To Be American
The modern American Dream is a personal definition of success, but there is inadequate community which prevents achievement.
What is an “American”? James Truslow Adams stated in his book The Epic of America, that America is “...that dream in which life should be better, richer and fuller, with opportunity according to ability or achievement. Not a dream of motor cars and high wages, but of social order where men and women shall be able to attain the fullest stature, being recognized, regardless of the fortuitous circumstances" (pg. 214-215). The Library of Congress simplified this statement, saying, “It means to have a better, richer, and happier life, for all citizens.” This is why people retreated to America, according to a PBS Destination America. “For Freedom from Oppression, Want, Fear, Worship, and Freedom to Create.” This is what individuals arrived for, but are not achieving.
The modern American Dream is a personal definition of success, but there is inadequate community which prevents achievement. In Tribe by Sebastian Junger, studies show communities during wartime are happier and mental illness diagnoses decrease. Junger did research showing how modern society differs from tribal cultures, and how Americans have lost unity. Junger stated, “You can be surrounded by others, yet feel dangerously alone” (Pg. 18). Some believe the largest threats are external, like David Choi, in Business Insider. He says, “The largest threats are: Europe, The Middle East, and Asia.” If troops had to prevent an attack on American soil, the threat would be removed. Junger said that the way a foreign could destroy America, is silence, let us self destruct.
In , Why We Fight by Montana PBS, it spoke regarding citizens’ identity during World War II and how Americans had unity. Today we lack purpose, the belief of national unity. Junger spoke regarding these ideas of unity, stating, “Modern society has perfected making people not feel necessary” (Pg. XVII); “People feel better psychologically if they have involvement with their community” (Pg. 49); “Intact communities are more likely to survive than fragmented ones” (Pg. 58); and, “The beauty and the tragedy of the modern world is it eliminates situations that require people to demonstrate a commitment to the collective good” (Pg. 59). Opposing sides are common to humanity, but once society grasps the ability to view multiple opinions people will understand life's complexity. Deborah Tannen stated, “The truth is often not found in the extremes, but the complex middle.” The answer is neither left or right, so people must educate themselves on opposing views.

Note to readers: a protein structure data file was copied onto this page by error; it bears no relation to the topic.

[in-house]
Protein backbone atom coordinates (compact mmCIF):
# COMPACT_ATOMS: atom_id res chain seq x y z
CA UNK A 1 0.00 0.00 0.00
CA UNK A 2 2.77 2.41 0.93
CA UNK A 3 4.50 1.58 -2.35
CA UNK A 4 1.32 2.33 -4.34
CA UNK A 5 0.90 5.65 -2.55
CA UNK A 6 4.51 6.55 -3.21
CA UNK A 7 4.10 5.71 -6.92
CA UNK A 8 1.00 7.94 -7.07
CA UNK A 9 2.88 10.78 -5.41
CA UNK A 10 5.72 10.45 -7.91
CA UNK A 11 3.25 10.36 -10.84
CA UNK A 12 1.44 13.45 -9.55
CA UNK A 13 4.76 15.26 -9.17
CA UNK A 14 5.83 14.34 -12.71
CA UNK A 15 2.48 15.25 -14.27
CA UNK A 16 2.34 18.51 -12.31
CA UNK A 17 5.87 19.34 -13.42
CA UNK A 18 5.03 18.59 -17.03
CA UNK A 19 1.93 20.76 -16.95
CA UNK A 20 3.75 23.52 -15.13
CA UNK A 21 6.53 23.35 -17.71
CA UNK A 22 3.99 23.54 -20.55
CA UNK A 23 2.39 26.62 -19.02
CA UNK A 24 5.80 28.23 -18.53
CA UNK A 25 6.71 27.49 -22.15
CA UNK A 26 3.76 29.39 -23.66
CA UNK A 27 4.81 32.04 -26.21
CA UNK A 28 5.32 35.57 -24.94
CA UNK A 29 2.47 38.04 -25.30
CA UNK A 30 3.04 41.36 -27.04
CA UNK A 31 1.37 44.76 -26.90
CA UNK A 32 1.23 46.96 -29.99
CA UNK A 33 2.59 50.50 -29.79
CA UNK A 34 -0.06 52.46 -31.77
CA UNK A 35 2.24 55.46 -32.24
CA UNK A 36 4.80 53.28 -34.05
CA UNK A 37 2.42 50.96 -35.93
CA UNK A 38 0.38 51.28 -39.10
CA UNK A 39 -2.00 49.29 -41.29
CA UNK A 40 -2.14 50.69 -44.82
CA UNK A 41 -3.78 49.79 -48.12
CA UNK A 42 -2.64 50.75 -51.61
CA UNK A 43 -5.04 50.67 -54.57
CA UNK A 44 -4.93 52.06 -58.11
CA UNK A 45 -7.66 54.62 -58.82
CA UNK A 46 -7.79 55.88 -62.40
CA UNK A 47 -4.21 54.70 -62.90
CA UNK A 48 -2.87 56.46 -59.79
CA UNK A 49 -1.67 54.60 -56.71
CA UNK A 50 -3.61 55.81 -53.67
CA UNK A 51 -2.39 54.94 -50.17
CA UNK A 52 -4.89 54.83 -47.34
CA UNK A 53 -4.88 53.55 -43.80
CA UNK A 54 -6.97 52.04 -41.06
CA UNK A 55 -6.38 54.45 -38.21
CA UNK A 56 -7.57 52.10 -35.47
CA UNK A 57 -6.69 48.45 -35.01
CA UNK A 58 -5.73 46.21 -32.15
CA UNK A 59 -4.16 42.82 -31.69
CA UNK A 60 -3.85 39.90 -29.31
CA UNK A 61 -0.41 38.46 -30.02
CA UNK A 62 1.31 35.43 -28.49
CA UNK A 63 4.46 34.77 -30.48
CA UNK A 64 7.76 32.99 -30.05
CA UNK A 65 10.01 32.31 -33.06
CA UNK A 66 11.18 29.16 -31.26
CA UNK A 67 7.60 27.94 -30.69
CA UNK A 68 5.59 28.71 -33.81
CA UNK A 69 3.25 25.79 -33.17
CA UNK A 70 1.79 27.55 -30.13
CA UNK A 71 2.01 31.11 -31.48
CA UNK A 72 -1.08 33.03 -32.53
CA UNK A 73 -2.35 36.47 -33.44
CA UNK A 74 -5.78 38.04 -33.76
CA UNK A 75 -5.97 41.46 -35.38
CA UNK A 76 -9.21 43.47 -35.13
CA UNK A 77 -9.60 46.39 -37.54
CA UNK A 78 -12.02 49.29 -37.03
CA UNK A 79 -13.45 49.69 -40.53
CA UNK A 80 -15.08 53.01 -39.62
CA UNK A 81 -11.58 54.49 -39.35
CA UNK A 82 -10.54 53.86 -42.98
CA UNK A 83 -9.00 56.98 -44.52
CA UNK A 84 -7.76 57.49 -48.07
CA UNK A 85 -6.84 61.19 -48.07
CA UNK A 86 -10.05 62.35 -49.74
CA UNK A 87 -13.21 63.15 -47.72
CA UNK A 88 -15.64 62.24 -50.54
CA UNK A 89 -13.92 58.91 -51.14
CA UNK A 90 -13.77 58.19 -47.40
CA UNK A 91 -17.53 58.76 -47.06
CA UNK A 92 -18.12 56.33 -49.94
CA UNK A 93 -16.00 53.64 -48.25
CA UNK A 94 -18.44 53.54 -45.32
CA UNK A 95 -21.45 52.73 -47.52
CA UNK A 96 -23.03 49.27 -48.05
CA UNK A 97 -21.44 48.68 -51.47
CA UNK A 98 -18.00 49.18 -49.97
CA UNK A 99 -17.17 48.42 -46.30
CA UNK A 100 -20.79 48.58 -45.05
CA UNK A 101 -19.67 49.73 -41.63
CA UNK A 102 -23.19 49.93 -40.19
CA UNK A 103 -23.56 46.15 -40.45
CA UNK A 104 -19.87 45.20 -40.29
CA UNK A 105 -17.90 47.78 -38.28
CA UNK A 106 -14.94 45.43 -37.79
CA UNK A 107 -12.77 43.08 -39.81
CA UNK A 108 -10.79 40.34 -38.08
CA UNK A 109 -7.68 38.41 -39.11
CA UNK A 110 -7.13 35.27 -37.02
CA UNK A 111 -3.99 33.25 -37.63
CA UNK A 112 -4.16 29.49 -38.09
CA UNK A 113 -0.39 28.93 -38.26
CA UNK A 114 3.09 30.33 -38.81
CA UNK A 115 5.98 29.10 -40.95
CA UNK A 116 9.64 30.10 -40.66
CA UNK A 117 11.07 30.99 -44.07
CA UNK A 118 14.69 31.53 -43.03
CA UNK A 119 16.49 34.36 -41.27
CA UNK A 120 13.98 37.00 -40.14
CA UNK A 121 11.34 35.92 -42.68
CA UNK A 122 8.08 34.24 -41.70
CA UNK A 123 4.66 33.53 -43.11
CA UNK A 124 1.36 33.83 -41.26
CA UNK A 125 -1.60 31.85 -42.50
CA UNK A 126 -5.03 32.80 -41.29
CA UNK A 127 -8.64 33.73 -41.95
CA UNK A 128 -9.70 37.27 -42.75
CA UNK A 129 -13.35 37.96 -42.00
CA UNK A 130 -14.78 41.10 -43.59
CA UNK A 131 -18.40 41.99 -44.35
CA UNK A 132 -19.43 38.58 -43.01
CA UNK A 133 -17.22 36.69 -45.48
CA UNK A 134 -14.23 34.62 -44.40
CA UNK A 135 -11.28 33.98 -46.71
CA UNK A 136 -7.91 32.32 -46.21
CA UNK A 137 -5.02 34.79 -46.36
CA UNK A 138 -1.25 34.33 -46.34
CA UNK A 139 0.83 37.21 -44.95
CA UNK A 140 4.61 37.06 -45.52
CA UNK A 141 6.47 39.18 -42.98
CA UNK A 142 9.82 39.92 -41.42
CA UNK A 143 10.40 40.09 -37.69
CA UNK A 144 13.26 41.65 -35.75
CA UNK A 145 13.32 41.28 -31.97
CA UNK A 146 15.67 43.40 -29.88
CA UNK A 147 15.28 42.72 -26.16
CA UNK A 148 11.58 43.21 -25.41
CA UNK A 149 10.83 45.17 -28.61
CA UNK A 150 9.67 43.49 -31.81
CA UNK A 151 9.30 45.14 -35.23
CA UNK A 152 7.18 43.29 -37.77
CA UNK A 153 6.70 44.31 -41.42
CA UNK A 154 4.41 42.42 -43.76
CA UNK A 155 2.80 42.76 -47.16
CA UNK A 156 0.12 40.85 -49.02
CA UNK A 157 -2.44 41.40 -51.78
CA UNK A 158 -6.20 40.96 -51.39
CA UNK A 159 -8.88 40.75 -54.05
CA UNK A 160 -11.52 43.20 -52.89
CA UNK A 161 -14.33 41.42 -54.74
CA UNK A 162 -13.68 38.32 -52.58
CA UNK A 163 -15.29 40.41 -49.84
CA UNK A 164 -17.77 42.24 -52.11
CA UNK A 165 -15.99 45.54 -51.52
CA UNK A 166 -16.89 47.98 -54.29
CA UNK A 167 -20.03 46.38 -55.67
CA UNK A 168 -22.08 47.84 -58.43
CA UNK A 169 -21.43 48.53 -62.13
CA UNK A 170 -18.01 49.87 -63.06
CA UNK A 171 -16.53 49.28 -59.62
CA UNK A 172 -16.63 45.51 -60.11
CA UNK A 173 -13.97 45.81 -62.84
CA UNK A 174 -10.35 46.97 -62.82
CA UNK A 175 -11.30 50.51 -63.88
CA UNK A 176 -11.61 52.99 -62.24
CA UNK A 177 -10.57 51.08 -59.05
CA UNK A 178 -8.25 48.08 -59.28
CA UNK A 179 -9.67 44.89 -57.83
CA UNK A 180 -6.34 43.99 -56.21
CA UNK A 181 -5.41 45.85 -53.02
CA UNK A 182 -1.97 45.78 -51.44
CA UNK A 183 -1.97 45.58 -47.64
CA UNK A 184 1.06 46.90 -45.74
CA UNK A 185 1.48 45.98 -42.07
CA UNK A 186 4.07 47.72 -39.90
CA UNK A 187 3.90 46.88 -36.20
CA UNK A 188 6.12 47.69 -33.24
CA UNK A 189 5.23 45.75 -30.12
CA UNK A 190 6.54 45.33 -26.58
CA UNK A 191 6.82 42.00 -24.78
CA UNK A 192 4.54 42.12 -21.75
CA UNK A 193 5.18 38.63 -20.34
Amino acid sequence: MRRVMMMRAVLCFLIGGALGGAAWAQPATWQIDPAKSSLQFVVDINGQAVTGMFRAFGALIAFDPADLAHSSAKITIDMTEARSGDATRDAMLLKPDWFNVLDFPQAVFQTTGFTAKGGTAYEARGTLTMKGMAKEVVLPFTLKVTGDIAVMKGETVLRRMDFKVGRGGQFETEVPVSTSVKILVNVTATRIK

Look at Social Media’s influence, and they all use algorithms warping your perceptions. Whenever you digitally react, information is put into your profile because media wants to give you the best experience. The easiest way is to feed you with things you believe, but another reason is advertising. Social media is free, so how revenue generate? The Platform takes data about you and decides which advertisements fit you. Companies pay lots to display advertisements, so these won’t be advertisements you dislike.
The issue this creates is no one agrees or argues in a manner that persuades others. In The Atlantic is an article about division during elections. Conor Friedersdorf Stated “At Trump rallies people hold signs saying, ‘Lock Her Up’, and bash Hillary Clinton, yet at Clinton rallies people say, ‘If he is elected, I will move to a different country. Instead of supporting the person’s views they are voting for, they bash other candidates.”
Bridging the gap is nothing a single side of America can accomplish. We need a common purpose, a reason to unite against the division of this country, starting at an individual level, continuing to the state and national level. When people push aside selfish agendas we will begin to move towards truly united states, not united through land, but through people.